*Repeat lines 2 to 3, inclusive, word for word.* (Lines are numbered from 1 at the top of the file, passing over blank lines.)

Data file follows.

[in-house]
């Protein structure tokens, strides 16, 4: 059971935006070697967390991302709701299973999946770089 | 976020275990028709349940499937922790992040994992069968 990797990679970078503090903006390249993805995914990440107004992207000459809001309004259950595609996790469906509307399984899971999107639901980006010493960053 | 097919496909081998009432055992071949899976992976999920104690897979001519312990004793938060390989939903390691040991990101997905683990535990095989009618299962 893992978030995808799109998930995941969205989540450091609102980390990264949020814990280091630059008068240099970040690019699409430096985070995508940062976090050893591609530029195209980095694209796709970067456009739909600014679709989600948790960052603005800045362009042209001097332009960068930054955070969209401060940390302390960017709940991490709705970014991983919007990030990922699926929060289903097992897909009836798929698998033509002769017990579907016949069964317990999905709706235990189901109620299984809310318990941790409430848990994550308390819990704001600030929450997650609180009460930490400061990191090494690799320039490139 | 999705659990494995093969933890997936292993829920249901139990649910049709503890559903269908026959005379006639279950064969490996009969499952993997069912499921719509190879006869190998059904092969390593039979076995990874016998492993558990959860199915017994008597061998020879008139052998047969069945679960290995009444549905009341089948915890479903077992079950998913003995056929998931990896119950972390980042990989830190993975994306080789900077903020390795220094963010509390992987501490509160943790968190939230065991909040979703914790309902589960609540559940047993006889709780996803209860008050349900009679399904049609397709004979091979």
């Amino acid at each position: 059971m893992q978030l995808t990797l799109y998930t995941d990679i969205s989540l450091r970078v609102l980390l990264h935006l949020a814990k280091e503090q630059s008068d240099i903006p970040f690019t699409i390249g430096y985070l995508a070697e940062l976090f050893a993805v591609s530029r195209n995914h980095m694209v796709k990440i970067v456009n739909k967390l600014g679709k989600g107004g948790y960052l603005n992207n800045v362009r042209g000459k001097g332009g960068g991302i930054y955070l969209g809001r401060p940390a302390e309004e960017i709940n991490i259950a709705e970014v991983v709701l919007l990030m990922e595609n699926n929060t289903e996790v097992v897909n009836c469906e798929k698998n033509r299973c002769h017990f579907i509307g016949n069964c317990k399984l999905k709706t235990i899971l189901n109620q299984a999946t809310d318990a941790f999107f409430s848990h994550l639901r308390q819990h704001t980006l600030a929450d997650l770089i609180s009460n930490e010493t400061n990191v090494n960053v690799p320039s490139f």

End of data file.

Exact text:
């Protein structure tokens, strides 16, 4: 059971935006070697967390991302709701299973999946770089 | 976020275990028709349940499937922790992040994992069968 990797990679970078503090903006390249993805995914990440107004992207000459809001309004259950595609996790469906509307399984899971999107639901980006010493960053 | 097919496909081998009432055992071949899976992976999920104690897979001519312990004793938060390989939903390691040991990101997905683990535990095989009618299962 893992978030995808799109998930995941969205989540450091609102980390990264949020814990280091630059008068240099970040690019699409430096985070995508940062976090050893591609530029195209980095694209796709970067456009739909600014679709989600948790960052603005800045362009042209001097332009960068930054955070969209401060940390302390960017709940991490709705970014991983919007990030990922699926929060289903097992897909009836798929698998033509002769017990579907016949069964317990999905709706235990189901109620299984809310318990941790409430848990994550308390819990704001600030929450997650609180009460930490400061990191090494690799320039490139 | 999705659990494995093969933890997936292993829920249901139990649910049709503890559903269908026959005379006639279950064969490996009969499952993997069912499921719509190879006869190998059904092969390593039979076995990874016998492993558990959860199915017994008597061998020879008139052998047969069945679960290995009444549905009341089948915890479903077992079950998913003995056929998931990896119950972390980042990989830190993975994306080789900077903020390795220094963010509390992987501490509160943790968190939230065991909040979703914790309902589960609540559940047993006889709780996803209860008050349900009679399904049609397709004979091979």
């Amino acid at each position: 059971m893992q978030l995808t990797l799109y998930t995941d990679i969205s989540l450091r970078v609102l980390l990264h935006l949020a814990k280091e503090q630059s008068d240099i903006p970040f690019t699409i390249g430096y985070l995508a070697e940062l976090f050893a993805v591609s530029r195209n995914h980095m694209v796709k990440i970067v456009n739909k967390l600014g679709k989600g107004g948790y960052l603005n992207n800045v362009r042209g000459k001097g332009g960068g991302i930054y955070l969209g809001r401060p940390a302390e309004e960017i709940n991490i259950a709705e970014v991983v709701l919007l990030m990922e595609n699926n929060t289903e996790v097992v897909n009836c469906e798929k698998n033509r299973c002769h017990f579907i509307g016949n069964c317990k399984l999905k709706t235990i899971l189901n109620q299984a999946t809310d318990a941790f999107f409430s848990h994550l639901r308390q819990h704001t980006l600030a929450d997650l770089i609180s009460n930490e010493t400061n990191v090494n960053v690799p320039s490139f």